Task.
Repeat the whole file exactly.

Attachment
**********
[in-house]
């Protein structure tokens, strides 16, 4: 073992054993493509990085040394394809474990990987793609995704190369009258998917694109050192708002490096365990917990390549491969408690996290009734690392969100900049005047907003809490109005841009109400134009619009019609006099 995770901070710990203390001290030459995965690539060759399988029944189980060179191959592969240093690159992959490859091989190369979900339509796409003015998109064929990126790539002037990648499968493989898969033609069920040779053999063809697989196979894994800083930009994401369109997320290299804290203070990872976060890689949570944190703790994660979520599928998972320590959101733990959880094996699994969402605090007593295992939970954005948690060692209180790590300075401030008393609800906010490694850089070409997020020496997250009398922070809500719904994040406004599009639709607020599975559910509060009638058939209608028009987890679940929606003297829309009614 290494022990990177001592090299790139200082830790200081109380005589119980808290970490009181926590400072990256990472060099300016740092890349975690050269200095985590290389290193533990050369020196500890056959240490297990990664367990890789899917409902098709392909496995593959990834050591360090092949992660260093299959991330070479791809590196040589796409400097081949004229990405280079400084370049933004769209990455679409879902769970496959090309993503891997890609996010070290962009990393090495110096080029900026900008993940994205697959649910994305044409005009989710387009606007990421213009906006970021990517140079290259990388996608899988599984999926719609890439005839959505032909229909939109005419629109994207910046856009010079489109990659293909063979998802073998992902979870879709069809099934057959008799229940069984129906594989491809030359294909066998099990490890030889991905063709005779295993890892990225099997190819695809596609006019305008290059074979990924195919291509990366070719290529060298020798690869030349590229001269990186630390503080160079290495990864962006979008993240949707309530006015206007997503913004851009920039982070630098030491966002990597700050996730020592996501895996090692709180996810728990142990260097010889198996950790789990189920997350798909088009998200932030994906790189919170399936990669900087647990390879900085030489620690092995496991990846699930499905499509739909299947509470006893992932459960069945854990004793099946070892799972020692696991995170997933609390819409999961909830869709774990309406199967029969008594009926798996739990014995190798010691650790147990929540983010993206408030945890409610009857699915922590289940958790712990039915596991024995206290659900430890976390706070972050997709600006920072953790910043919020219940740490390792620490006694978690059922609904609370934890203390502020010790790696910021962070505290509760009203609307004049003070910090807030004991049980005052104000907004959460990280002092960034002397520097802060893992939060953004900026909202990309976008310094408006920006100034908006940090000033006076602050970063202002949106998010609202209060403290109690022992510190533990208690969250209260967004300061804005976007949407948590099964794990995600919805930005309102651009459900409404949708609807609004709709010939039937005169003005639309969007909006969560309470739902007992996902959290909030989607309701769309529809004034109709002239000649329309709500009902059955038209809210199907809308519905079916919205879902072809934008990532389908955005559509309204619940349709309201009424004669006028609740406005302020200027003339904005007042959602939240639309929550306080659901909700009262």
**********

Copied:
[in-house]
């Protein structure tokens, strides 16, 4: 073992054993493509990085040394394809474990990987793609995704190369009258998917694109050192708002490096365990917990390549491969408690996290009734690392969100900049005047907003809490109005841009109400134009619009019609006099 995770901070710990203390001290030459995965690539060759399988029944189980060179191959592969240093690159992959490859091989190369979900339509796409003015998109064929990126790539002037990648499968493989898969033609069920040779053999063809697989196979894994800083930009994401369109997320290299804290203070990872976060890689949570944190703790994660979520599928998972320590959101733990959880094996699994969402605090007593295992939970954005948690060692209180790590300075401030008393609800906010490694850089070409997020020496997250009398922070809500719904994040406004599009639709607020599975559910509060009638058939209608028009987890679940929606003297829309009614 290494022990990177001592090299790139200082830790200081109380005589119980808290970490009181926590400072990256990472060099300016740092890349975690050269200095985590290389290193533990050369020196500890056959240490297990990664367990890789899917409902098709392909496995593959990834050591360090092949992660260093299959991330070479791809590196040589796409400097081949004229990405280079400084370049933004769209990455679409879902769970496959090309993503891997890609996010070290962009990393090495110096080029900026900008993940994205697959649910994305044409005009989710387009606007990421213009906006970021990517140079290259990388996608899988599984999926719609890439005839959505032909229909939109005419629109994207910046856009010079489109990659293909063979998802073998992902979870879709069809099934057959008799229940069984129906594989491809030359294909066998099990490890030889991905063709005779295993890892990225099997190819695809596609006019305008290059074979990924195919291509990366070719290529060298020798690869030349590229001269990186630390503080160079290495990864962006979008993240949707309530006015206007997503913004851009920039982070630098030491966002990597700050996730020592996501895996090692709180996810728990142990260097010889198996950790789990189920997350798909088009998200932030994906790189919170399936990669900087647990390879900085030489620690092995496991990846699930499905499509739909299947509470006893992932459960069945854990004793099946070892799972020692696991995170997933609390819409999961909830869709774990309406199967029969008594009926798996739990014995190798010691650790147990929540983010993206408030945890409610009857699915922590289940958790712990039915596991024995206290659900430890976390706070972050997709600006920072953790910043919020219940740490390792620490006694978690059922609904609370934890203390502020010790790696910021962070505290509760009203609307004049003070910090807030004991049980005052104000907004959460990280002092960034002397520097802060893992939060953004900026909202990309976008310094408006920006100034908006940090000033006076602050970063202002949106998010609202209060403290109690022992510190533990208690969250209260967004300061804005976007949407948590099964794990995600919805930005309102651009459900409404949708609807609004709709010939039937005169003005639309969007909006969560309470739902007992996902959290909030989607309701769309529809004034109709002239000649329309709500009902059955038209809210199907809308519905079916919205879902072809934008990532389908955005559509309204619940349709309201009424004669006028609740406005302020200027003339904005007042959602939240639309929550306080659901909700009262």